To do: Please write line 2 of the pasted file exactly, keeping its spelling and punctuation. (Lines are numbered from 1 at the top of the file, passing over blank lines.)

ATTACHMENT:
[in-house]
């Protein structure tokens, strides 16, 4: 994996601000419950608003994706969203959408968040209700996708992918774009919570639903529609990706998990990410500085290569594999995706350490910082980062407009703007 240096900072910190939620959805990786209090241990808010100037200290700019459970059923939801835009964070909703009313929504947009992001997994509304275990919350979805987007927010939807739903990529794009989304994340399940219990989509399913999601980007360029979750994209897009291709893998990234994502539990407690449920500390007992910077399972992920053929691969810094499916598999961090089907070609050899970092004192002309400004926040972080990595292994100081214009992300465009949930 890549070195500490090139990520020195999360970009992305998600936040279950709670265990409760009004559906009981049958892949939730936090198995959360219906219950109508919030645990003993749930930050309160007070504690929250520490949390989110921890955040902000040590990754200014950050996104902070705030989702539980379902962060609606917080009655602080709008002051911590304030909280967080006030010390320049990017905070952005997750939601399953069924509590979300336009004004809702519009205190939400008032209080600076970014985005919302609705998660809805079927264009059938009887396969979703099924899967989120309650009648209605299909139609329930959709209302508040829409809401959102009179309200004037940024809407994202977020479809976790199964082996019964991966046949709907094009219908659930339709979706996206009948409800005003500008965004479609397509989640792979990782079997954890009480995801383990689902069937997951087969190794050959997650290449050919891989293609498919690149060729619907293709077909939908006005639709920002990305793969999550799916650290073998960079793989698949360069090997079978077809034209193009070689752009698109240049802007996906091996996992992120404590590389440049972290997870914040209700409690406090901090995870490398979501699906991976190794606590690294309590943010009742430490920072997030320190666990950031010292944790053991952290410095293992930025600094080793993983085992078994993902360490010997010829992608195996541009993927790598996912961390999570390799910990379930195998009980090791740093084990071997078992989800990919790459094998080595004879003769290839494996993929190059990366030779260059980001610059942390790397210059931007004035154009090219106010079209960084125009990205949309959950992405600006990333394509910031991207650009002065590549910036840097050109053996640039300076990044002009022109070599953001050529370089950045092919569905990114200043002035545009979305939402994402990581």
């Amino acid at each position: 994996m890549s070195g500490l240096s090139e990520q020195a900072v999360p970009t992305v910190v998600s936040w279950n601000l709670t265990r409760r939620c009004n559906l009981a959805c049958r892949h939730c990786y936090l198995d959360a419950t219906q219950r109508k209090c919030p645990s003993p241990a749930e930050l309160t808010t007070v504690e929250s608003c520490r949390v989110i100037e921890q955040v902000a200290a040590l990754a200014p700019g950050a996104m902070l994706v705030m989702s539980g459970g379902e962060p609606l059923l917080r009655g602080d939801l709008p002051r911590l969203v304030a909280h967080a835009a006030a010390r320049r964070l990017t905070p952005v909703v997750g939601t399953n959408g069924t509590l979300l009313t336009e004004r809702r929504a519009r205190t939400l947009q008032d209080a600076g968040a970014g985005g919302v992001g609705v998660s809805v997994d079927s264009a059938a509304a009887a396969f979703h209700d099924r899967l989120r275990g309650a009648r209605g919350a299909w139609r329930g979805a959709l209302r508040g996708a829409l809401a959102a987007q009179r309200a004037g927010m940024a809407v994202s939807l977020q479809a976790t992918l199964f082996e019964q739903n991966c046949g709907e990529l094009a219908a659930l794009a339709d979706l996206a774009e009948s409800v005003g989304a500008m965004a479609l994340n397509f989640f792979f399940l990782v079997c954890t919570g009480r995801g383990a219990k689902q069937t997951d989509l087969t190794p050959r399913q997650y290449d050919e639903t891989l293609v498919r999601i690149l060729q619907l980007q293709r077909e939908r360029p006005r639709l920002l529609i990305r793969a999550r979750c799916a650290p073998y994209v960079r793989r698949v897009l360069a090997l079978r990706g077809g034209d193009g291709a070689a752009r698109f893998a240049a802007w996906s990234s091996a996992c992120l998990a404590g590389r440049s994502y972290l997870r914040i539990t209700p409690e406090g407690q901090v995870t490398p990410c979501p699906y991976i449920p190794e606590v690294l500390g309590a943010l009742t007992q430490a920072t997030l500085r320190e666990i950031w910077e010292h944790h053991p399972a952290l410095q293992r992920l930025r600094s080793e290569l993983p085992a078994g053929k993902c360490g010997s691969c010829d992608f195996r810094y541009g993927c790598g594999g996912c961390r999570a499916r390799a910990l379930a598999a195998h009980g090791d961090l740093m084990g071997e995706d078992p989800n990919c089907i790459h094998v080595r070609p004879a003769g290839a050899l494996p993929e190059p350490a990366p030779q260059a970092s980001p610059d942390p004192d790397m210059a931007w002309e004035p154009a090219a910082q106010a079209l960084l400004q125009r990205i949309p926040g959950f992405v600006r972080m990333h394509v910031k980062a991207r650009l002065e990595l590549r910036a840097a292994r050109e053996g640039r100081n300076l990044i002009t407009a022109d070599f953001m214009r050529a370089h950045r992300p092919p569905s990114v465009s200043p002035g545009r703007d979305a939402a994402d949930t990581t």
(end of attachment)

């Protein structure tokens, strides 16, 4: 994996601000419950608003994706969203959408968040209700996708992918774009919570639903529609990706998990990410500085290569594999995706350490910082980062407009703007 240096900072910190939620959805990786209090241990808010100037200290700019459970059923939801835009964070909703009313929504947009992001997994509304275990919350979805987007927010939807739903990529794009989304994340399940219990989509399913999601980007360029979750994209897009291709893998990234994502539990407690449920500390007992910077399972992920053929691969810094499916598999961090089907070609050899970092004192002309400004926040972080990595292994100081214009992300465009949930 890549070195500490090139990520020195999360970009992305998600936040279950709670265990409760009004559906009981049958892949939730936090198995959360219906219950109508919030645990003993749930930050309160007070504690929250520490949390989110921890955040902000040590990754200014950050996104902070705030989702539980379902962060609606917080009655602080709008002051911590304030909280967080006030010390320049990017905070952005997750939601399953069924509590979300336009004004809702519009205190939400008032209080600076970014985005919302609705998660809805079927264009059938009887396969979703099924899967989120309650009648209605299909139609329930959709209302508040829409809401959102009179309200004037940024809407994202977020479809976790199964082996019964991966046949709907094009219908659930339709979706996206009948409800005003500008965004479609397509989640792979990782079997954890009480995801383990689902069937997951087969190794050959997650290449050919891989293609498919690149060729619907293709077909939908006005639709920002990305793969999550799916650290073998960079793989698949360069090997079978077809034209193009070689752009698109240049802007996906091996996992992120404590590389440049972290997870914040209700409690406090901090995870490398979501699906991976190794606590690294309590943010009742430490920072997030320190666990950031010292944790053991952290410095293992930025600094080793993983085992078994993902360490010997010829992608195996541009993927790598996912961390999570390799910990379930195998009980090791740093084990071997078992989800990919790459094998080595004879003769290839494996993929190059990366030779260059980001610059942390790397210059931007004035154009090219106010079209960084125009990205949309959950992405600006990333394509910031991207650009002065590549910036840097050109053996640039300076990044002009022109070599953001050529370089950045092919569905990114200043002035545009979305939402994402990581």